Thursday, June 30, 2011

Canadians welcome their future King and Queen

Their Royal Highnesses the Duke and Duchess of Cambridge arrived in Ottawa to a rapturous reception, as reported in both Canadian and British media.

Tuesday, June 28, 2011

The Other Royal Wedding

Meanwhile, the Principality of Monaco is preparing for the wedding of Prince Albert II and Charlene Wittstock this weekend, with no expense being spared. This will be the first wedding of a reigning European sovereign since that of King Carl XVI Gustaf of Sweden and Silvia Sommerlath in 1976. Miss Wittstock's transition from South African swimmer to Monegasque princess has reportedly not been without obstacles, but that is sure to change should she and the Prince give Monaco her long-awaited heir.

Romanian president attacks king

President Traian Basescu, who for some reason is allowed to consider himself the head of state of Romania, stunned his country with a vicious attack on former King Michael, 89, who is generally well regarded by Romanians, even non-monarchists. Despite the King having deposed the pro-Axis premier in 1944, only to be deposed at gunpoint by the Communists three years later, Basescu attempted to link the King with both the fascists and the Communists. The King and his mother Queen Helen (1896-1982) did all they could to help Jews during the war, but none of that apparently matters to Basescu. Naturally I condemn the traitor Basescu and his appalling remarks totally. King Michael, the world's last surviving adult head of state from the time of World War II, is a good man who does not deserve such calumny; it is he and not this disgusting common liar who should be Romania's leader still. I call on Romanians to rid themselves not only of this horrid president but of all presidents, and show Basescu exactly what they think of his venomous idiocy by restoring the Monarchy!

Canada's young monarchists

On a happier note, The Ottawa Citizen reports on growing support for the monarchy among young Canadians. The Monarchist League of Canada not only helps coordinate and mobilize this support but is vigilant about correcting errors in the media, as with the Telegraph's bizarre and unverified claim that Canadian monarchists' goal is to install Prince Harry as King in Ottawa. This week Canadians will welcome their future King and Queen, the Duke and Duchess of Cambridge, for their first joint overseas royal tour.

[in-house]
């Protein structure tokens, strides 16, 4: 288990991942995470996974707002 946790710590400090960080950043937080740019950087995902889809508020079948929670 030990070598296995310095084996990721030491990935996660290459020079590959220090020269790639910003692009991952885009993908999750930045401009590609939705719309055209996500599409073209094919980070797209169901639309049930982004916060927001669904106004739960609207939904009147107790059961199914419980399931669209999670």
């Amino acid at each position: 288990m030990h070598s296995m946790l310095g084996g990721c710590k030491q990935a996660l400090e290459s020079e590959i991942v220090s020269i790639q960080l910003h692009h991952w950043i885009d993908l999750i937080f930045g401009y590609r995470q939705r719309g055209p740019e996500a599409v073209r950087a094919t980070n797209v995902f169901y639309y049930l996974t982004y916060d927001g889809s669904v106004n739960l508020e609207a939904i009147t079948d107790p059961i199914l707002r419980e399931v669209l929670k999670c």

Puritans or Habsburgs

On the occasion of the ninety-seventh anniversary of the assassinations in Sarajevo that provoked the war that all but ended Western Civilisation, this 2007 article "Puritans or Habsburgs" by Paul Gottfried is worth reading, as are Peter Hitchens's reflections (though not specifically monarchist) on what was lost.

Sunday, June 26, 2011

Dean of Westminster in New York

Dr John Hall, Dean of Westminster, who presided at the royal wedding, recently visited New York City to preach at Saint Thomas Church, whose choir school is (along with the Abbey's) one of only two remaining church-affiliated schools exclusively for choristers in the English-speaking world. While in New York he spoke with the Today show about the royal wedding.

Thursday, June 23, 2011

The Quiet Royal Wedding

Like another commoner who married into a reigning royal family this year, South African swimmer Charlene Wittstock has waited a long time for her prince to propose. Her wedding to Prince Albert II of Monaco on July 2 is unlikely to attract as much media attention as April's, but should still be a splendid event for the principality.

Wednesday, June 22, 2011

Swedish monarchy under pressure